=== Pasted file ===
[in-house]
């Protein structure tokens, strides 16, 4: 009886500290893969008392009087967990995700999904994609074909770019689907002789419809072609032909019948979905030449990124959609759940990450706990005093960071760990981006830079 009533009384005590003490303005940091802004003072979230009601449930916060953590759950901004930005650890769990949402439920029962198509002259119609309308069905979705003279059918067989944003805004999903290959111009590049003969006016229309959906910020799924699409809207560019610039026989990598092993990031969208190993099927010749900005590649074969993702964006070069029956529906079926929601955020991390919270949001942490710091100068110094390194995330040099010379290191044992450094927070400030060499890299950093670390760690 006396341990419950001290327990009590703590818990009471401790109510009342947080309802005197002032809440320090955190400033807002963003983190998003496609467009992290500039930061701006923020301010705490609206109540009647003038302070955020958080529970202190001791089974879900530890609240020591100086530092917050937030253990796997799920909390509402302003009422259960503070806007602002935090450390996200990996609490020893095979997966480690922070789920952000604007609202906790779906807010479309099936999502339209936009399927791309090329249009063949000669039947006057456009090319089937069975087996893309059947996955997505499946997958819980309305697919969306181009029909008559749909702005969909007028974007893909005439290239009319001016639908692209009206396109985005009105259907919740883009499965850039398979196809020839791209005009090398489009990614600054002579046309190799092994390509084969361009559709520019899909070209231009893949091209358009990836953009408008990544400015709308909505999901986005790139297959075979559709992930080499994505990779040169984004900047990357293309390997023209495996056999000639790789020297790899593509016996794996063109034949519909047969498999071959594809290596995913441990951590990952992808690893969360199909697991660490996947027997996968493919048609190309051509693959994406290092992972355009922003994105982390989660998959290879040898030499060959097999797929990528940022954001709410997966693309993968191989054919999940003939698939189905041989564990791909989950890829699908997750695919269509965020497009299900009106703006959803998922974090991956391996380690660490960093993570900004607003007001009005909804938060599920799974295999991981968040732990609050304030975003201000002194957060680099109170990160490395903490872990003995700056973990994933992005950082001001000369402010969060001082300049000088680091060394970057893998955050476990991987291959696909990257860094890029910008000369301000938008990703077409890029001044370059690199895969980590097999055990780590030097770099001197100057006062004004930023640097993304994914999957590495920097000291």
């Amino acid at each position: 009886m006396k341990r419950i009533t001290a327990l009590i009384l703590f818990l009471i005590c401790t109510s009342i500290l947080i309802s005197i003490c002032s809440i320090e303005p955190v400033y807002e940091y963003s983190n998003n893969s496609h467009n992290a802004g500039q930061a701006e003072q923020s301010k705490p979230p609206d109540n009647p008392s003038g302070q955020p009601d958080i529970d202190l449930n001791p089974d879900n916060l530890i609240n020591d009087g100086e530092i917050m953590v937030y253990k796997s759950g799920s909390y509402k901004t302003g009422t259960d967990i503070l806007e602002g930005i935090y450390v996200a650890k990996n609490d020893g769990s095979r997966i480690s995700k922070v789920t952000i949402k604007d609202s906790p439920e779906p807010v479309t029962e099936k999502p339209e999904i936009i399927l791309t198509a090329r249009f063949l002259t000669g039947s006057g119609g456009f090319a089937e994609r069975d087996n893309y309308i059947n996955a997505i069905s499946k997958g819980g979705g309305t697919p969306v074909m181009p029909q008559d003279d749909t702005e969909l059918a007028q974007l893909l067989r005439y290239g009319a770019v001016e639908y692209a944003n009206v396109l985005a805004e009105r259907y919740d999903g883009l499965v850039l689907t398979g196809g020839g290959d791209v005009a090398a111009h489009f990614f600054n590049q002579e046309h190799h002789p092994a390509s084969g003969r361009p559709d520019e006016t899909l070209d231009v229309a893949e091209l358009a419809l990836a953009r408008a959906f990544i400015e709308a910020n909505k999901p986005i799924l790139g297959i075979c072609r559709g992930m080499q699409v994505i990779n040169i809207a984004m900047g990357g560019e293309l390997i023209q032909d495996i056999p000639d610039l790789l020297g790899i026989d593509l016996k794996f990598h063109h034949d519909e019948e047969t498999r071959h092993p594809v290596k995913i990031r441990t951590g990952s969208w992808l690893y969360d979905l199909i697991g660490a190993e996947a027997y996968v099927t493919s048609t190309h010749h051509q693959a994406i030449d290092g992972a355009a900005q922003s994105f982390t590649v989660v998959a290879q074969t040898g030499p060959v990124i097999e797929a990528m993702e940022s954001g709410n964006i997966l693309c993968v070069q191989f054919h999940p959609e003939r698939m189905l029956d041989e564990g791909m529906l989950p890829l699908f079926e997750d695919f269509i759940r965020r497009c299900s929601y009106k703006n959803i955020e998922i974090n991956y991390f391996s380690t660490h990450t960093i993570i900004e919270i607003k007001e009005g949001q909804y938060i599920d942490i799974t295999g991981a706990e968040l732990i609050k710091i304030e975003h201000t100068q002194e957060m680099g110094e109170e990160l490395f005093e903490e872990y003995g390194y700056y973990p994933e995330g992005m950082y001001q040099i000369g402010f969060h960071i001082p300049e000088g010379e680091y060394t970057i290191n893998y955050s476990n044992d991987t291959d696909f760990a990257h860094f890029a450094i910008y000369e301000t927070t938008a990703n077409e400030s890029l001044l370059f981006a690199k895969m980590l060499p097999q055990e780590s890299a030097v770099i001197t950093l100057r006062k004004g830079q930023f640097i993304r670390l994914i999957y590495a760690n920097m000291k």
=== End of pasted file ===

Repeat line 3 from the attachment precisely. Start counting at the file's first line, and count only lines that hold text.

């Amino acid at each position: 009886m006396k341990r419950i009533t001290a327990l009590i009384l703590f818990l009471i005590c401790t109510s009342i500290l947080i309802s005197i003490c002032s809440i320090e303005p955190v400033y807002e940091y963003s983190n998003n893969s496609h467009n992290a802004g500039q930061a701006e003072q923020s301010k705490p979230p609206d109540n009647p008392s003038g302070q955020p009601d958080i529970d202190l449930n001791p089974d879900n916060l530890i609240n020591d009087g100086e530092i917050m953590v937030y253990k796997s759950g799920s909390y509402k901004t302003g009422t259960d967990i503070l806007e602002g930005i935090y450390v996200a650890k990996n609490d020893g769990s095979r997966i480690s995700k922070v789920t952000i949402k604007d609202s906790p439920e779906p807010v479309t029962e099936k999502p339209e999904i936009i399927l791309t198509a090329r249009f063949l002259t000669g039947s006057g119609g456009f090319a089937e994609r069975d087996n893309y309308i059947n996955a997505i069905s499946k997958g819980g979705g309305t697919p969306v074909m181009p029909q008559d003279d749909t702005e969909l059918a007028q974007l893909l067989r005439y290239g009319a770019v001016e639908y692209a944003n009206v396109l985005a805004e009105r259907y919740d999903g883009l499965v850039l689907t398979g196809g020839g290959d791209v005009a090398a111009h489009f990614f600054n590049q002579e046309h190799h002789p092994a390509s084969g003969r361009p559709d520019e006016t899909l070209d231009v229309a893949e091209l358009a419809l990836a953009r408008a959906f990544i400015e709308a910020n909505k999901p986005i799924l790139g297959i075979c072609r559709g992930m080499q699409v994505i990779n040169i809207a984004m900047g990357g560019e293309l390997i023209q032909d495996i056999p000639d610039l790789l020297g790899i026989d593509l016996k794996f990598h063109h034949d519909e019948e047969t498999r071959h092993p594809v290596k995913i990031r441990t951590g990952s969208w992808l690893y969360d979905l199909i697991g660490a190993e996947a027997y996968v099927t493919s048609t190309h010749h051509q693959a994406i030449d290092g992972a355009a900005q922003s994105f982390t590649v989660v998959a290879q074969t040898g030499p060959v990124i097999e797929a990528m993702e940022s954001g709410n964006i997966l693309c993968v070069q191989f054919h999940p959609e003939r698939m189905l029956d041989e564990g791909m529906l989950p890829l699908f079926e997750d695919f269509i759940r965020r497009c299900s929601y009106k703006n959803i955020e998922i974090n991956y991390f391996s380690t660490h990450t960093i993570i900004e919270i607003k007001e009005g949001q909804y938060i599920d942490i799974t295999g991981a706990e968040l732990i609050k710091i304030e975003h201000t100068q002194e957060m680099g110094e109170e990160l490395f005093e903490e872990y003995g390194y700056y973990p994933e995330g992005m950082y001001q040099i000369g402010f969060h960071i001082p300049e000088g010379e680091y060394t970057i290191n893998y955050s476990n044992d991987t291959d696909f760990a990257h860094f890029a450094i910008y000369e301000t927070t938008a990703n077409e400030s890029l001044l370059f981006a690199k895969m980590l060499p097999q055990e780590s890299a030097v770099i001197t950093l100057r006062k004004g830079q930023f640097i993304r670390l994914i999957y590495a760690n920097m000291k």